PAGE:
South Korea has announced the first death from primary amoebic meningoencephalitis (PAM), a devastating infection caused by the brain-eating amoeba.
The brain-eating amoeba Credit: wikipedia
South Korea has announced the first nationwide death of a patient from the brain-eating amoeba. The dramatic case, which involved a person returning from Thailand after a four-month trip, was confirmed by Dr Ji Young-mi in a press release from the Korea Centers for Disease Control and Prevention. Although the microorganism responsible for the infection – the protist Naegleria fowleri – is present in fresh waters around the world, the cases of brain-eating amoeba that have made international headlines come mainly from the United States, where in recent years there has been an increase in infections, in particular in places where they were previously undetected, such as Iowa and Nebraska. Generally in the USA about ten are registered each year.
The protist Naegleria fowleri is commonly known as the brain-eating amoeba because after infection it attacks the central nervous system, causing swelling, inflammation and tissue destruction, as reported by the authoritative MSD manuals for health professionals. The micro-organism lives mainly in the fresh and slow-moving waters of lakes and ponds, where it can withstand temperatures above 45°C responsible for infections. During swimming, in fact, the amoeba can enter the nose and infect the olfactory mucosa; from there, pushed by the higher temperatures, it travels up the olfactory nerve until it attacks the brain, where it triggers primary amoebic meningoencephalitis (PAD) or naegleriasis, a very serious infection. It is actually fatal in 97% of cases.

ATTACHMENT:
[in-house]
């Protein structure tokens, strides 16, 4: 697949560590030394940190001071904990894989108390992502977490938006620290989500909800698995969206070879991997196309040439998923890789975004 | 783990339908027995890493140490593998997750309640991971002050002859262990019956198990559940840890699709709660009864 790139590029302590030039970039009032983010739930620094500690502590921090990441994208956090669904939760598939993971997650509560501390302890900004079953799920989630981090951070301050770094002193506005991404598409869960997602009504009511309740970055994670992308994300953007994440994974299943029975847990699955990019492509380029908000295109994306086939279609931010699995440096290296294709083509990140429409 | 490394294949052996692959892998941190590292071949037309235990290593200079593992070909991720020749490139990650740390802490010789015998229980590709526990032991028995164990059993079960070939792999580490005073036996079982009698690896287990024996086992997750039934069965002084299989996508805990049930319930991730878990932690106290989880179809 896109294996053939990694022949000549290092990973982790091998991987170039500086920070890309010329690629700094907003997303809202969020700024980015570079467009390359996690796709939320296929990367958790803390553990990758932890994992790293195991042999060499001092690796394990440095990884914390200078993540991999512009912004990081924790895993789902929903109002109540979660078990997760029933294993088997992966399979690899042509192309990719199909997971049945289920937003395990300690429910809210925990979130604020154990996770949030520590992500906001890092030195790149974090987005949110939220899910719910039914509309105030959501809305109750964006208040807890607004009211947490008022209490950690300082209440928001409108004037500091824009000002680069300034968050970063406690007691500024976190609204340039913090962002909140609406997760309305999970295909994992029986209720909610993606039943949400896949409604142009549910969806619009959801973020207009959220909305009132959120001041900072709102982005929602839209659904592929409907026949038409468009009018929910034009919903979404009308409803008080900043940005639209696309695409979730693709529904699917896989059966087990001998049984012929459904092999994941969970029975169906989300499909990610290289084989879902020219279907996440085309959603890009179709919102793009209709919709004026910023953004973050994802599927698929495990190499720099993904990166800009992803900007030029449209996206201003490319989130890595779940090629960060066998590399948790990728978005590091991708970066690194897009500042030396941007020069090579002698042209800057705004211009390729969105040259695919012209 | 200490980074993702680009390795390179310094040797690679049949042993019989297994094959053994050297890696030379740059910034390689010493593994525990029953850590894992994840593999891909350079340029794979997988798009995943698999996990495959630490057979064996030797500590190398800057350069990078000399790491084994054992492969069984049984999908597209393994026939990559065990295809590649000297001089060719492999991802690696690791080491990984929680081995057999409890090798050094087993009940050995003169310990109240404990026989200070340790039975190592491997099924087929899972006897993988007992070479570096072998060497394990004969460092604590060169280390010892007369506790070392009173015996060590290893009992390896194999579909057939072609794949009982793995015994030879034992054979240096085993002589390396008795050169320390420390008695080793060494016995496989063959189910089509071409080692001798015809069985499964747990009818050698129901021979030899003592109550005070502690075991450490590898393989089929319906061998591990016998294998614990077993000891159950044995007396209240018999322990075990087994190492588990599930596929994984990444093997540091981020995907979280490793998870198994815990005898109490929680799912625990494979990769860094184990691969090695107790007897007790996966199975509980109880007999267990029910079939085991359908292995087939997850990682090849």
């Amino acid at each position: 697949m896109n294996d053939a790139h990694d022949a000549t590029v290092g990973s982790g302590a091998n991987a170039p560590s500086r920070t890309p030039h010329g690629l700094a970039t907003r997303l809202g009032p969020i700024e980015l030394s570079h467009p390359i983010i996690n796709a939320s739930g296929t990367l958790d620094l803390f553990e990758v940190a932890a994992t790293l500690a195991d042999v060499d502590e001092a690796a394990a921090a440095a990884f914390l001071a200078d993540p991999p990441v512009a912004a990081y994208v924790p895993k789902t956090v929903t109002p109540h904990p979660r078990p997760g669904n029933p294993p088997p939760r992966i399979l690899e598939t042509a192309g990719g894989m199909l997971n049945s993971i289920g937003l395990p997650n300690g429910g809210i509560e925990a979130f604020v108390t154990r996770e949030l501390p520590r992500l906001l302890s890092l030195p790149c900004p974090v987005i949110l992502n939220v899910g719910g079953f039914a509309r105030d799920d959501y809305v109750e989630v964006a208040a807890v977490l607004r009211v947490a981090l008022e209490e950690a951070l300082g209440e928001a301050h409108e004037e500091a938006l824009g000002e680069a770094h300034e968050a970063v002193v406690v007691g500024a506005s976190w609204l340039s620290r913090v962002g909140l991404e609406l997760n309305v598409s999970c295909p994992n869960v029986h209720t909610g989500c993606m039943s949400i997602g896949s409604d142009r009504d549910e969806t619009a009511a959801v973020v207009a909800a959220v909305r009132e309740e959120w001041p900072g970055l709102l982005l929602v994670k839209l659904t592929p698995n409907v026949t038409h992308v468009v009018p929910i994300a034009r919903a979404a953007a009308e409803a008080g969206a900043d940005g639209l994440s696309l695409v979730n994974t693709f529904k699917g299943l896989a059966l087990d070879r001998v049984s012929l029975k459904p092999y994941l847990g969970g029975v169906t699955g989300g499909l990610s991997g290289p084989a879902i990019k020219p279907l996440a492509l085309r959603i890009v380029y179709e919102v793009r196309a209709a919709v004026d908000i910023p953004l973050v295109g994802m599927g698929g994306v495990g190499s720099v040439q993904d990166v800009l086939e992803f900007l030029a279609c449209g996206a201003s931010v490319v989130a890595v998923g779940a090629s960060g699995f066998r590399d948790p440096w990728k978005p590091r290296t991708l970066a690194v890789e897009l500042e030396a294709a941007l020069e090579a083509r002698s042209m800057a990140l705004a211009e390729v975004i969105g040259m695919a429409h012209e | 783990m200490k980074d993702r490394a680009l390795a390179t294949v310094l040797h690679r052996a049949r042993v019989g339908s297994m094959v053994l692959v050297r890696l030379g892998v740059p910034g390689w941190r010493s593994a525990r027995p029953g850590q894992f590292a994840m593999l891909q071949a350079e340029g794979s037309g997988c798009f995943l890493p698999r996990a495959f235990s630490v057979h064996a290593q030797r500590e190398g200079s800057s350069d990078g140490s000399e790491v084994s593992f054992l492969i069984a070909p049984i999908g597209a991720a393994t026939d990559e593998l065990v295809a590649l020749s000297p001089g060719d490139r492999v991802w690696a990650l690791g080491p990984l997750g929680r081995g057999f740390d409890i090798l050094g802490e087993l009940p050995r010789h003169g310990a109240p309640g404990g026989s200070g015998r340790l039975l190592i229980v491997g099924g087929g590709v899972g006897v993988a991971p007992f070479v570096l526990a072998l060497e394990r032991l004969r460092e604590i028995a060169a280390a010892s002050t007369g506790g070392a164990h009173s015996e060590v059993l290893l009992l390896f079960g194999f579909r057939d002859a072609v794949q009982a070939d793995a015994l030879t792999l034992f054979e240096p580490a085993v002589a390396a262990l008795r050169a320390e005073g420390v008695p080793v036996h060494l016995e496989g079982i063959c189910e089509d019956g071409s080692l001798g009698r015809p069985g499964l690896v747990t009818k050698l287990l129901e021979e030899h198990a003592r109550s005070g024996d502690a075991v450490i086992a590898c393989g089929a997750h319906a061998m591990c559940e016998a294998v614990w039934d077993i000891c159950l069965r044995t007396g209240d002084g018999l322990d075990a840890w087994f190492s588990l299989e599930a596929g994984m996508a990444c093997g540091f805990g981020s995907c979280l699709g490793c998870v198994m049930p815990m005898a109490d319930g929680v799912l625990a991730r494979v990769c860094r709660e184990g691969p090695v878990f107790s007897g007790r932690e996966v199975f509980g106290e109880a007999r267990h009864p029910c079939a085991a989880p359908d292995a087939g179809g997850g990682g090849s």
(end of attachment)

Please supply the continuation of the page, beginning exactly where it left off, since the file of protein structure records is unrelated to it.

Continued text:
As reported by the Korea Centers for Disease Control and Prevention, the patient returning from Thailand presented to the emergency room with symptoms of meningitis, with fever, headache, vomiting, stiffness of the neck and loss of ability to speak. . His biological samples were subjected to laboratory testing for the causative agent and, from testing the gene (18S rRNA) for three types of protozoa responsible for amoebic encephalitis, a 99.6% match was found. with Naegleria fowleri. The patient unfortunately died on December 21. The age was not communicated, but generally the victims are children. One of the most recent cases involved a 14-year-old from Port Charlotte, Florida, who was rushed to Golisano Children’s Hospital.
The Korean organization specifies that “to prevent infection by Fowler’s free-living amoeba, special precautions should be taken when traveling in areas where it has been reported, refraining from swimming and recreational activities and using clean water. To reduce risk, the North Carolina Department of Health and Human Services (NCDHHS) recommends not disturbing the lower substrate when bathing, not diving when the water is too hot, not submerging the head and protect your nose by keeping it closed.